Prevalence and antimicrobial resistance of bacterial isolates in neonatal blood-stream infections

Abstract number: 1733_1041

Ikonomopoulou E., Vlachou M., Michail P., Paratiras S., Stavropoulou G., Verra C., Regli A.

Objectives: The aim of this study was to determine the prevalence and the antibiotic resistance of bacterial isolates from blood-stream infections in the neonatal care unit of our hospital.

Methods: During a three year period (2003–2005) a total of 1,152 blood cultures were obtained from neonates that were suspect of infection. Blood cultures were performed using the Bactec 9120 (Becton Dickinson) and Bact–alert (bioMérieux) during 2003 and 2004–2005, respectively. The identification and the antimicrobial resistance of bacterial isolates were carried out by the VITEK system (bioMérieux) or the mini API system (bioMérieux).

Results: A total of 90 (7.8%) neonates had positive blood culture. The most common pathogens were: Coag(-) staphylococci 38, Escherichia coli 24, Klebsiella pneumoniae 10. Other Gram-negative bacteria were: Serratia marcescens 3, Proteus mirabilis 2, Enterobacter cloacae 1, Citrobacter freundii 1 and Stenotrophomonas maltophilia 1. Other Gram-positive bacteria were: Staphylococcus aureus 3, Enterococcus faecalis 2, Streptococcus viridans 2, Streptococcus group C 1, and Candida krusei 1. E. coli strains were 50% resistant to ampicillin, 29% to piperacillin, 33% to ticarcillin, 17% to cefalothin, 8% to nalidixic acid and ciprofloxacin, 12.5% to gentamicin and trimethoprim/sulfamethoxazole and 0% to amikacin, netilmicin, tobramycin, amoxycillin/clavulanic acid, cefotaxime, ceftriaxone ceftazidime, imipenem, meropenem and aztreonam. K. pneumoniae strains were 100% resistant to ampicillin and ticarcillin, 50% to cefalothin and 0% to piperacillin, amoxycillin/clavulanic acid, cefotaxime, ceftriaxone ceftazidime, imipenem, meropenem, aztreonam, nalidixic acid, ciprofloxacin, gentamicin, amikacin, netilmicin, tobramycin and trimethoprim/sulfamethoxazole. E. coli and K. pneumoniae strains were ESBL negative. Although Coag(-) staphylococci sometimes considered to be a contaminant were 17% resistant to oxacillin, 29% to erythromycin, 5% to gentamycin, 16% to fusidic acid and trimethoprim/sulfamethoxazole.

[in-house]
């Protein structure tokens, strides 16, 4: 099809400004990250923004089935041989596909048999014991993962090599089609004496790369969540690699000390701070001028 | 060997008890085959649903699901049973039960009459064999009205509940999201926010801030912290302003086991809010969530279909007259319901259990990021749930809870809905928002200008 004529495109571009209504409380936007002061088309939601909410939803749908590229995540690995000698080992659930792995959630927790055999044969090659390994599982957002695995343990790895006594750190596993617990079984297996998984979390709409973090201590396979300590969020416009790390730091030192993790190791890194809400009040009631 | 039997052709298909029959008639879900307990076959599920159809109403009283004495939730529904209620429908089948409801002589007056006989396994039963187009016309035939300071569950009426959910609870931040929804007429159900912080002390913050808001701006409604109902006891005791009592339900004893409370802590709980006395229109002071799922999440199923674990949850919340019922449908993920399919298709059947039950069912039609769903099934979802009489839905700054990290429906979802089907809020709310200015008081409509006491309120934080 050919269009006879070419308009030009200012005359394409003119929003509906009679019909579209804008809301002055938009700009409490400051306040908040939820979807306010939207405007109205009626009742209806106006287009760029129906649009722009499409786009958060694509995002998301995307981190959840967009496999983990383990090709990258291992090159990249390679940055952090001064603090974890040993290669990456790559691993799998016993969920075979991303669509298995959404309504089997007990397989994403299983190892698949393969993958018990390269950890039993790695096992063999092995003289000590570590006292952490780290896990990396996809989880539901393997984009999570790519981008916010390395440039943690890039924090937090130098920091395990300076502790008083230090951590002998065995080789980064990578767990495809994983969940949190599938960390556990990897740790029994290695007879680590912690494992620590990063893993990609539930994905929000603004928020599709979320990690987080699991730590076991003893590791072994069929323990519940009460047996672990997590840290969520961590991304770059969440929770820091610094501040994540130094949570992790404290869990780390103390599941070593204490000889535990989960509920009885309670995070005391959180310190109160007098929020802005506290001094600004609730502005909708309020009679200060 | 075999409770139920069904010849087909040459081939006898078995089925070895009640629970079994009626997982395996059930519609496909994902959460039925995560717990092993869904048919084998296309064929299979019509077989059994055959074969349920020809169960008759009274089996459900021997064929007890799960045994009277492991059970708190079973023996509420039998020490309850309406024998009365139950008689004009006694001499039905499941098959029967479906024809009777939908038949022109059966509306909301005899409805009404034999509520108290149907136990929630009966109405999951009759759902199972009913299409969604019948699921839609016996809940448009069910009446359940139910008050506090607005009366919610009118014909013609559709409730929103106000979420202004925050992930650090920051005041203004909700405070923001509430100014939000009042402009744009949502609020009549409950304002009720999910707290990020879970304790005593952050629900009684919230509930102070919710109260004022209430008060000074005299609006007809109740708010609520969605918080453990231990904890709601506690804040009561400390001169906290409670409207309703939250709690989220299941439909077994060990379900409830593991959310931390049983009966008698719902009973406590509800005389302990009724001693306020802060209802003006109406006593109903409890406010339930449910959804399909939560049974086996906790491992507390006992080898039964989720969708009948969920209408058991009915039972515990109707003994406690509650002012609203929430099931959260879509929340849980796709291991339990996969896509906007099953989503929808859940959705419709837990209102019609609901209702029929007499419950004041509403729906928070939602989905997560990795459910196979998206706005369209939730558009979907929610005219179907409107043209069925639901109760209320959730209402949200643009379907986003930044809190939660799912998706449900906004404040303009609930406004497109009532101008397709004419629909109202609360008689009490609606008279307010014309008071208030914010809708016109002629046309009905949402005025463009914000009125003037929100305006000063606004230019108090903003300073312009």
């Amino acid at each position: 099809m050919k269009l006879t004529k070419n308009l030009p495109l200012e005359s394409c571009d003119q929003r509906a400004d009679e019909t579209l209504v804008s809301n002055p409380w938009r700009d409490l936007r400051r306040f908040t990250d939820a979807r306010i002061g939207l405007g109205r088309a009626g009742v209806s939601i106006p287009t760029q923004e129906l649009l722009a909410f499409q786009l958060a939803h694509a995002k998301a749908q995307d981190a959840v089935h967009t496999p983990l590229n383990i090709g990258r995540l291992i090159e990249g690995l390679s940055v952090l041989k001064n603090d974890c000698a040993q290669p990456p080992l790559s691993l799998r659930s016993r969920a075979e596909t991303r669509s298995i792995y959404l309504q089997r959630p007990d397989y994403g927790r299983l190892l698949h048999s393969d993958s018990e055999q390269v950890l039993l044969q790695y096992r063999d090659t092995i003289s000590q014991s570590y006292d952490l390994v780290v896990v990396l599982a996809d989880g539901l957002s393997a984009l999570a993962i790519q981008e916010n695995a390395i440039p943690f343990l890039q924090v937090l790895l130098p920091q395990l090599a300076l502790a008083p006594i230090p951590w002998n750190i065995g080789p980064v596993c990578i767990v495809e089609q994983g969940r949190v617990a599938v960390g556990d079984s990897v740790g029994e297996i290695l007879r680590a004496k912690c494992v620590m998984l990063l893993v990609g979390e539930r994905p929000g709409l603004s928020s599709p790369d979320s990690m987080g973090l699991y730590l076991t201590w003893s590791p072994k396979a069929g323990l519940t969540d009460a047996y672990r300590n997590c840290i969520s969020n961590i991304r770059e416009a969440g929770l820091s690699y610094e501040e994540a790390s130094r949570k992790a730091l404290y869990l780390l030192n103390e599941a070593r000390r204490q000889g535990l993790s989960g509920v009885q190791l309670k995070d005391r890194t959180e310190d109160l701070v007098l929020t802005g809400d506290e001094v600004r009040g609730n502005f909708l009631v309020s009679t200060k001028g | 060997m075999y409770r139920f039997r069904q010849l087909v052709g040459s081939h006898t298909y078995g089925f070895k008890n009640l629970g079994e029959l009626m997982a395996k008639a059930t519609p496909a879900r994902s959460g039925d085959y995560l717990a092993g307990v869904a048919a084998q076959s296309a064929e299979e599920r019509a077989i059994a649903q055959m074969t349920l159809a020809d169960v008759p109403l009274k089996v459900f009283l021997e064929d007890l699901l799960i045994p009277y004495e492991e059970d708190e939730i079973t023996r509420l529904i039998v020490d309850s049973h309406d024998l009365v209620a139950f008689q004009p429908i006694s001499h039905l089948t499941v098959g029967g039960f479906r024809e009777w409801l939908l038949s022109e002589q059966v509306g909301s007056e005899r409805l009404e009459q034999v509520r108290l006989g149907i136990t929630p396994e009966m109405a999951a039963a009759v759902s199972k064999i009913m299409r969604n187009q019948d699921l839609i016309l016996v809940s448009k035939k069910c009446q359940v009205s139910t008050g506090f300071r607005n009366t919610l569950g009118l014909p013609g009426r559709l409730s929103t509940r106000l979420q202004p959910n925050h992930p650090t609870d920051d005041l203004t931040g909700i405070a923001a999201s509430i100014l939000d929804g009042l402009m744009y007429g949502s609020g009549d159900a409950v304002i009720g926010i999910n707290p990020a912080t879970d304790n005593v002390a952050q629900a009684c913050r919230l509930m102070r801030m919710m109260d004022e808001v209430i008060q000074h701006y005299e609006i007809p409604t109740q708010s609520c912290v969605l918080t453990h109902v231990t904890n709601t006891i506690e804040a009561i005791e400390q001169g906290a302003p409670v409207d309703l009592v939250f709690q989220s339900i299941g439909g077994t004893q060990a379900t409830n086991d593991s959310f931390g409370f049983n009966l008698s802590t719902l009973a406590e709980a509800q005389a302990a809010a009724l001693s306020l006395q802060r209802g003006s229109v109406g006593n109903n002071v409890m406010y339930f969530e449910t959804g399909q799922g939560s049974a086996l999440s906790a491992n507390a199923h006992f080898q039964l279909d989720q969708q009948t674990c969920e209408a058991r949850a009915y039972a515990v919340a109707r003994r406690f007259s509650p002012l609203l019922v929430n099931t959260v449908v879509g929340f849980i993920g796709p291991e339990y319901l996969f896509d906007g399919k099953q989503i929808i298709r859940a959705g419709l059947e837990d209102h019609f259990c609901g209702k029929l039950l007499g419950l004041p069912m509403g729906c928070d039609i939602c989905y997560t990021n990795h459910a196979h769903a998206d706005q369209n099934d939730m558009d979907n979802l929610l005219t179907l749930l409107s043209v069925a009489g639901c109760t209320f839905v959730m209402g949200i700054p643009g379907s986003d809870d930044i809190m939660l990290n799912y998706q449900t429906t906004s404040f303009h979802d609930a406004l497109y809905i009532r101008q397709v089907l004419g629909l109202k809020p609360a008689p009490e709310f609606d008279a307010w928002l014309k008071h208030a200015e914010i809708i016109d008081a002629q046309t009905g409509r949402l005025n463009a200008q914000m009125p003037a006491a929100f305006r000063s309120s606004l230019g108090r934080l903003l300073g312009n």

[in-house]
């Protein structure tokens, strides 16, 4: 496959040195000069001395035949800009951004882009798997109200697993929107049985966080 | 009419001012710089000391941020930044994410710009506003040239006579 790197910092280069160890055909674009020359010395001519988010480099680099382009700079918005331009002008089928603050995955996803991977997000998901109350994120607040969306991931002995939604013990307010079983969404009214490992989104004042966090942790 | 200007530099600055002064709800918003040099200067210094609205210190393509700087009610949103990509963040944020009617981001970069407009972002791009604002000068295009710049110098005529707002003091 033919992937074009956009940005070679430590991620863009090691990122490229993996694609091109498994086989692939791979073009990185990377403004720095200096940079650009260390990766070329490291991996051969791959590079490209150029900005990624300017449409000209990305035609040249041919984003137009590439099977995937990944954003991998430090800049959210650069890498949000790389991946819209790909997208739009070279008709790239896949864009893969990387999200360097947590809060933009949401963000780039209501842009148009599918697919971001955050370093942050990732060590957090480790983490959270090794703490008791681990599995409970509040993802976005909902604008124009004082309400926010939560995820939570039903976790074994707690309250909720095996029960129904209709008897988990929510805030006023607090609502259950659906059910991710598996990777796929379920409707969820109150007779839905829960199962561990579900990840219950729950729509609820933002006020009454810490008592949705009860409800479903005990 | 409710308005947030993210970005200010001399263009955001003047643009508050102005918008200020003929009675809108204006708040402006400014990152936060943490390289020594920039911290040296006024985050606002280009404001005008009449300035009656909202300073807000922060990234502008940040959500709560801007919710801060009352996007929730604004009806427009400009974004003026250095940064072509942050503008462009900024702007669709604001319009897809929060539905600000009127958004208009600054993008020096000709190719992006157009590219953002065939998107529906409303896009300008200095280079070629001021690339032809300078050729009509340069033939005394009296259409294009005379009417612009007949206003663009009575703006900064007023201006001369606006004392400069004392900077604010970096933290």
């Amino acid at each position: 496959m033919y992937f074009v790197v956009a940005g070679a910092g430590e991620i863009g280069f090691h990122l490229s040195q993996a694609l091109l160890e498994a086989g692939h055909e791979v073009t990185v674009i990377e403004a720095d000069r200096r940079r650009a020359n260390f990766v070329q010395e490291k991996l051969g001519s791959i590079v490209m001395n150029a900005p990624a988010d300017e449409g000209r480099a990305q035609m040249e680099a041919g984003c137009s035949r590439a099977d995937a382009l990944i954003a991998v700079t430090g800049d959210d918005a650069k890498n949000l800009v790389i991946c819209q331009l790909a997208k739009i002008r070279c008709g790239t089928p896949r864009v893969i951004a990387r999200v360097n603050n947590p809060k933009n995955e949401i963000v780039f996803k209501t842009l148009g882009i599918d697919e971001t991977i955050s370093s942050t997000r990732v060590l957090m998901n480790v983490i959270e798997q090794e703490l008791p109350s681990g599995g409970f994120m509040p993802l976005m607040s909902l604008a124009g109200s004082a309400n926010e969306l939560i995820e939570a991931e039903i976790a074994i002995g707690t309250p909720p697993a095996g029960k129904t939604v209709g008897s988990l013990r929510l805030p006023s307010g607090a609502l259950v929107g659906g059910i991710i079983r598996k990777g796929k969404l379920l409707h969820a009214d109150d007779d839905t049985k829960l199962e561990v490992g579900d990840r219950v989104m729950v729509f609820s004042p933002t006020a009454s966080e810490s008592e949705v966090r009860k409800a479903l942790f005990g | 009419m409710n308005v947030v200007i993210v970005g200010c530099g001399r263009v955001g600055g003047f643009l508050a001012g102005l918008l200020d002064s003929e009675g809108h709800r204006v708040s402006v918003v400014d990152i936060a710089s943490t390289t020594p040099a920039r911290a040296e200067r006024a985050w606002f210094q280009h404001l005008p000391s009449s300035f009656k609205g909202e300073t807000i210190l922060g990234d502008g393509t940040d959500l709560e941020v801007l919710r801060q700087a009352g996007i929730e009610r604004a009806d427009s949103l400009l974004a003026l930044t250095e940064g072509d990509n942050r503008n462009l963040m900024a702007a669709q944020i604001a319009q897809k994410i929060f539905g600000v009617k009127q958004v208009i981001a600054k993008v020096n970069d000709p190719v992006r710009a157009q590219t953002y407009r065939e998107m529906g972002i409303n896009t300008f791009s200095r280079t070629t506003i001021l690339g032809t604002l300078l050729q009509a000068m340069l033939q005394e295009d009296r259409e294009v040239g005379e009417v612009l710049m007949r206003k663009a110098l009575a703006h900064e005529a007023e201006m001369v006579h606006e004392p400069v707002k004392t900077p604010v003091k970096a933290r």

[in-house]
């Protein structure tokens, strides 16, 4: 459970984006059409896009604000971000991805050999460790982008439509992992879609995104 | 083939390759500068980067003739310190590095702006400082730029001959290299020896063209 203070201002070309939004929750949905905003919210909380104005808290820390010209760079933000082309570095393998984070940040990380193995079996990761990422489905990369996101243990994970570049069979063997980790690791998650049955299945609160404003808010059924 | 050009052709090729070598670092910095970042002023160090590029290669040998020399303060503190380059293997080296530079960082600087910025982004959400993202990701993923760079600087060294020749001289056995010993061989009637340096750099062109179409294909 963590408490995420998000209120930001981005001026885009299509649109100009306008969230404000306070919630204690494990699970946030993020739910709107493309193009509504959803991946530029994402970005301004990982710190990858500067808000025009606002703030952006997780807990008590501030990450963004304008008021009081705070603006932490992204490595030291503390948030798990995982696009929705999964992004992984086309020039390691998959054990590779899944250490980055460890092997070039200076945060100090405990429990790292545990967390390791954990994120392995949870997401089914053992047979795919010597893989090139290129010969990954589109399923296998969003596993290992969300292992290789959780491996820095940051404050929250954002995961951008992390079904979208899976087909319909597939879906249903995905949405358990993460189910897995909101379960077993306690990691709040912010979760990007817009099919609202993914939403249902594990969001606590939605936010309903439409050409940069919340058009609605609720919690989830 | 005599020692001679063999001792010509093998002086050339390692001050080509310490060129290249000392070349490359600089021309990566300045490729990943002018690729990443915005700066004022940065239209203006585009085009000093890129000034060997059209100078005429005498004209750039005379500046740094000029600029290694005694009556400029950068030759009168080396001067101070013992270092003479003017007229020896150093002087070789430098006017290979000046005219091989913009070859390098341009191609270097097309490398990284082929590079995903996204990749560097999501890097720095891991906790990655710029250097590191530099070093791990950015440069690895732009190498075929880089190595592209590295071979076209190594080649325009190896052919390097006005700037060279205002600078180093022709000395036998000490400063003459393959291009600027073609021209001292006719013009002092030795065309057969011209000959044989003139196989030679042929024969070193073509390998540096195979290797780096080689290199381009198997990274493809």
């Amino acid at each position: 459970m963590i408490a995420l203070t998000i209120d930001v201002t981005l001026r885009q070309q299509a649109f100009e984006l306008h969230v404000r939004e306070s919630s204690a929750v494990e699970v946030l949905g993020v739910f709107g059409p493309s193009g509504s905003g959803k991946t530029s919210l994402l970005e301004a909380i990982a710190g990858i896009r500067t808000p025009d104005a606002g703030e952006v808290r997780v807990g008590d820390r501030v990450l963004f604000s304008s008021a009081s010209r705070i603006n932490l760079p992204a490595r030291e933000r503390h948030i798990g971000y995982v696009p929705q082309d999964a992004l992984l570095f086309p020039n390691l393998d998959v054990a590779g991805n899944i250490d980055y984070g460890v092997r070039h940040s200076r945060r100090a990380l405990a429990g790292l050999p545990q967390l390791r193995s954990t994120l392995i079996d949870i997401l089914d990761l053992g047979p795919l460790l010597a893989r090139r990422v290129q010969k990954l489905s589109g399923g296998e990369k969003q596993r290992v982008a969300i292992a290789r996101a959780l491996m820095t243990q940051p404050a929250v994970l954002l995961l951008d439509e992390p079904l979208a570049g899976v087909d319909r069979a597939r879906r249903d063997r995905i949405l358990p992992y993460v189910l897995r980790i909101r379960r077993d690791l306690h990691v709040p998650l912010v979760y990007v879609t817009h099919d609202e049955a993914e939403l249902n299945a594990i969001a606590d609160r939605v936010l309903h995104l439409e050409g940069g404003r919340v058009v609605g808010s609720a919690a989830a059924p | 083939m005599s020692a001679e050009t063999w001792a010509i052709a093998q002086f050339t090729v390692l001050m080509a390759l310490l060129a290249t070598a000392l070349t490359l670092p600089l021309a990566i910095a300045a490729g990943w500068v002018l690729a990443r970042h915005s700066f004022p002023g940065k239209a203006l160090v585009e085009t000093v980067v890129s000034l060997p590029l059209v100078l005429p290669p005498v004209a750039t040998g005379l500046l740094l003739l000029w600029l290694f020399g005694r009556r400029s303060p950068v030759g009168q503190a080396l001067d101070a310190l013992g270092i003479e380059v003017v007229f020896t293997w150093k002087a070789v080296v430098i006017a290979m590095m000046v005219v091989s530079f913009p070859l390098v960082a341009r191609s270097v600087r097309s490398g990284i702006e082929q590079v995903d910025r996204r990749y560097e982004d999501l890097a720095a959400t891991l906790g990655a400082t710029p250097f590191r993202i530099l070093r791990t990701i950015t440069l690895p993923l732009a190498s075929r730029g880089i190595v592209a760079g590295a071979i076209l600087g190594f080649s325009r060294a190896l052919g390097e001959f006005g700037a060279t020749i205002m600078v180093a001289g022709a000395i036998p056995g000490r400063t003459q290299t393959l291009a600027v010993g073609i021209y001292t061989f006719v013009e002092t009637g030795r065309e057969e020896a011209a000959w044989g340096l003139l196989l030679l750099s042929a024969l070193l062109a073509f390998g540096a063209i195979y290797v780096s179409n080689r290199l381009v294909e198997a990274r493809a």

Conclusions: Considering the most common pathogens and their antibiotic resistance especially to ampicillin perhaps we should revise the present choise of empirical treatment of ampicillin and one aminoglycoside until a pathogen has been isolated.

Session Details

Date: 31/03/2007
Time: 00:00-00:00
Session name: European Society of Clinical Microbiology and Infectious Diseases
Location: ICC, Munich, Germany
Presentation type:
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